Better using a smart pointer, and since I am writing this code explicitly for VC++ 2010, we can take advantage of its implementation for std::unique_ptr, that fits exactly to the requirements of our problem.

So, the initial situation is that we have a piece of code that looks like this:
   // setup
   oc::Environment* env = oc::Environment::createEnvironment(); // 1
   // ...

   // execution
   // ...
      std::cout << res->getString(1) << ' ' << res->getString(2) << ' ' << res->getInt(3) << std::endl;

   // cleanup
   // ...
   oc::Environment::terminateEnvironment(env); // 2
catch(const oc::SQLException& e)
   // ...
And we want apply a couple of changes on it:
1. Instead of a raw pointer we want to deal with an object on the stack, so that we could leave to the compiler (through the stack unwinding mechanism) the nuisance of taking care of its correct destruction, even in case of exceptions.
2. As direct consequence of (1), no explicit cleanup should be performed for our Environment object.

This is the code we want to get instead:
   OcciEnvironment sEnv = OcciWrapper::createEnvironment();
   // ...

   // ...
      std::cout << sRes->getString(1) << ' ' << sRes->getString(2) << ' ' << sRes->getInt(3) << std::endl;

   // ...
catch(const oc::SQLException& e)
   // ...
At the end of the day, when all the OCCI raw pointers are wrapped in smart pointers, there would be no more need for a cleanup section, and the code would be more robust.

But, as usual, there is no free lunch, we just moved the complexity of the issue elsewhere. And if large part of it would stay hidden in the standard library implementation, some of it will sneak in this piece of code that we are about to put in an include file available to our source:
#pragma once

#include <functional>
#include <occi.h>
namespace oc = oracle::occi;

typedef std::unique_ptr<oc::Environment, std::function<void(oc::Environment*)> > OcciEnvironment; // 1

namespace OcciWrapper
   OcciEnvironment createEnvironment() // 2
      oc::Environment* env = oc::Environment::createEnvironment(); // 3
      return OcciEnvironment(env, std::bind(oc::Environment::terminateEnvironment, env)); // 4
1. This is not so terrible, after all. Instead of using a raw pointer to an oracle::occi::Environment object, we plan to use a smart pointer, but since its definition is a bit complex, I think it is better to typedef it to a more friendly name.
The std::unique_ptr is a scoped limited smart pointer that can't be copied (but could be moved) and that lets its user a way to define what should be called by its dtor. But when you want to use this feature we have to specify in the class template the type of the deleter. So we say to the compiler that we want to be able to pass a function that returns void and requires in input a raw pointer to Environment.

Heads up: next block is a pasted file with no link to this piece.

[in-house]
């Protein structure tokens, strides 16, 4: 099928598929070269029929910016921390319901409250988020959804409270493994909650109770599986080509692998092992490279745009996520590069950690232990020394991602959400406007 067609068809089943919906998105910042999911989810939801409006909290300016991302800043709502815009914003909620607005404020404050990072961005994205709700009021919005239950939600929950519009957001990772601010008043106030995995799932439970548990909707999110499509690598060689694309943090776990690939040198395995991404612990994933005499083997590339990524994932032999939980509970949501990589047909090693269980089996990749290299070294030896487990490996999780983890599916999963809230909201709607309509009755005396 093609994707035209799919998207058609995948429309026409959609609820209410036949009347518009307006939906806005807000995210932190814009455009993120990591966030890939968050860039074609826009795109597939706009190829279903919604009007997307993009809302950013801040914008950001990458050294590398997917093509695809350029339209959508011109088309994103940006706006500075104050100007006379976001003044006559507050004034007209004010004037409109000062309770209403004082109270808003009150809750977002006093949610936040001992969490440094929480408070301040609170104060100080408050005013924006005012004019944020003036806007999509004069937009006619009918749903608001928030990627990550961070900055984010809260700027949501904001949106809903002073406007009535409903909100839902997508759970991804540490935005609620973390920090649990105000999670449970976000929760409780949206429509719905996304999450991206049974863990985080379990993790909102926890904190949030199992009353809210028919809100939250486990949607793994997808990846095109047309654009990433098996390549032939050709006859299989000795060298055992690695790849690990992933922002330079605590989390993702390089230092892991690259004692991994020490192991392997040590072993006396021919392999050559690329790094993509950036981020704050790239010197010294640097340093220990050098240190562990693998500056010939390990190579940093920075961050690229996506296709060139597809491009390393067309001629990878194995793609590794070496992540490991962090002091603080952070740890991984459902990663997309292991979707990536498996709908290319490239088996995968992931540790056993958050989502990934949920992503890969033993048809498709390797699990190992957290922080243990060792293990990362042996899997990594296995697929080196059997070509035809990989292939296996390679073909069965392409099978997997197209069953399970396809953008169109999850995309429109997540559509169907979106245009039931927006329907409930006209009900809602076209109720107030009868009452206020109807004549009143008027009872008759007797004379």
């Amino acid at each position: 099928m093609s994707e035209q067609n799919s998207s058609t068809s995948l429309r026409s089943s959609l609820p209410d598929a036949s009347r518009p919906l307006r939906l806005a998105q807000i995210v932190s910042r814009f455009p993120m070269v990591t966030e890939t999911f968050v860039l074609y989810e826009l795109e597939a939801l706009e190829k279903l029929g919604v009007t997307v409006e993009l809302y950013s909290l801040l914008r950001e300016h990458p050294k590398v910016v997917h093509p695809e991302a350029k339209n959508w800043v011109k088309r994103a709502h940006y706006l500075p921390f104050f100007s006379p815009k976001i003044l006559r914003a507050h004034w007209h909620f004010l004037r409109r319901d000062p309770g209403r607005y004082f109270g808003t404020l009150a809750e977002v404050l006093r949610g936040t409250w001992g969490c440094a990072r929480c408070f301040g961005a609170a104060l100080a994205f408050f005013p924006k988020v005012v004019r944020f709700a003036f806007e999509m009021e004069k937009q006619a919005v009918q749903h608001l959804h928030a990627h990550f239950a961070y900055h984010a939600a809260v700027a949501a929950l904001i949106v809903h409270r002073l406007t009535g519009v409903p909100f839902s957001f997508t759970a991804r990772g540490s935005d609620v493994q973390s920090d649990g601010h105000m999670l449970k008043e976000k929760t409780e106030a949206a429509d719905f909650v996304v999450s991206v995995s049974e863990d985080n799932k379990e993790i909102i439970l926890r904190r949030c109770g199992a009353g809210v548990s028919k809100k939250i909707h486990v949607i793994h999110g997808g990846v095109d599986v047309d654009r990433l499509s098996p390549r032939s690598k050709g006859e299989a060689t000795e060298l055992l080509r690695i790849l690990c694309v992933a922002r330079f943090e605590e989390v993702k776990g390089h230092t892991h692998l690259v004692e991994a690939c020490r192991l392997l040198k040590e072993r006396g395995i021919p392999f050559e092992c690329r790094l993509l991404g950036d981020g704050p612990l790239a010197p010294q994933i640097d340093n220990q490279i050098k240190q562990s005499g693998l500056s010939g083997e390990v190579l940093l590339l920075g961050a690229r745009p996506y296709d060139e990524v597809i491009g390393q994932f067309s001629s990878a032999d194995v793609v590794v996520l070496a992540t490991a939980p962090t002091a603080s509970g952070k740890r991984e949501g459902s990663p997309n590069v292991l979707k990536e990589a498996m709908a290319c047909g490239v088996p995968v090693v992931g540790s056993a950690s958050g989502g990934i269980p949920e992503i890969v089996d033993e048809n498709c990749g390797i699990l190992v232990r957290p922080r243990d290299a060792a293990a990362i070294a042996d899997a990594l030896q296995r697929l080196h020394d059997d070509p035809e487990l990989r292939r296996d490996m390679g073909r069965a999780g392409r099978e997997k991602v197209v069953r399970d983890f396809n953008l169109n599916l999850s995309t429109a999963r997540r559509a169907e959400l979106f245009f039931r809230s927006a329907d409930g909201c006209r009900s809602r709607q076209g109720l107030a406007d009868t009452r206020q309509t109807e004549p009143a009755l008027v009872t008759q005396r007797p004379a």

2. Actually, we should write a createEnvironment() overload for each oracle::occi::createEnvironment() we plan to use in our code. Let's assume that currently we could do with just this one.
3. Firstly we create a raw pointer, and then we use it to create its smart big brother.
4. Time to be smart. The raw pointer is wrapped in an unique_ptr, and the Environment cleanup function is passed as the deleter associated to this object. Notice that we had to use std::bind to let it know what it should use as parameter.

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Oracle OCCI for Visual Studio 2010

I wrote a sort of hello world application using OCCI for Oracle 11 and VC++ 2010. A simple example that runs a select statement on the standard Oracle HR schema and print on the console the resulting rows. If you have a previous experience developing with Oracle OCI you would certainly appreciate the difference.

I'd say the development team has made a good job, but still both the setup and the usage require a bit of attention.

Firstly, I warmly suggest you to use Oracle Database Instant Client, since it makes much easier the job. To be used with VC++ 9 and 10, you need also to download a patch.

Secondly, you should ensure your application has a way to access the tnsnames.ora file where is defined the SID for the database you want to access; you can do that ensuring that ORACLE_HOME or TNS_ADMIN is defined as environment variable, and it is associated with the right path.

If ORACLE_HOME is used, it should be something like c:\ ... \oracle\product\11.2.0\server, where under server you should have network\admin, and in admin you should find tnsnames.ora - TNS_ADMIN should be the path containing tnsnames.ora.

Third step is about setting the Property Pages for the VC++ project that is going to actually use OCCI.

In the Configuration Properties:

1) C/C++
a) General - Additional Include Directories
Add the include directory for OCI. You should find it in you Oracle 11 server installation, something like ... \server\oci\include.
b) Code Generation - Runtime Library
Ensure ist value is set to /MDd or /MD, meaning Multithreaded (Debug) DLL.

2) Linker
a) Additional Library Directories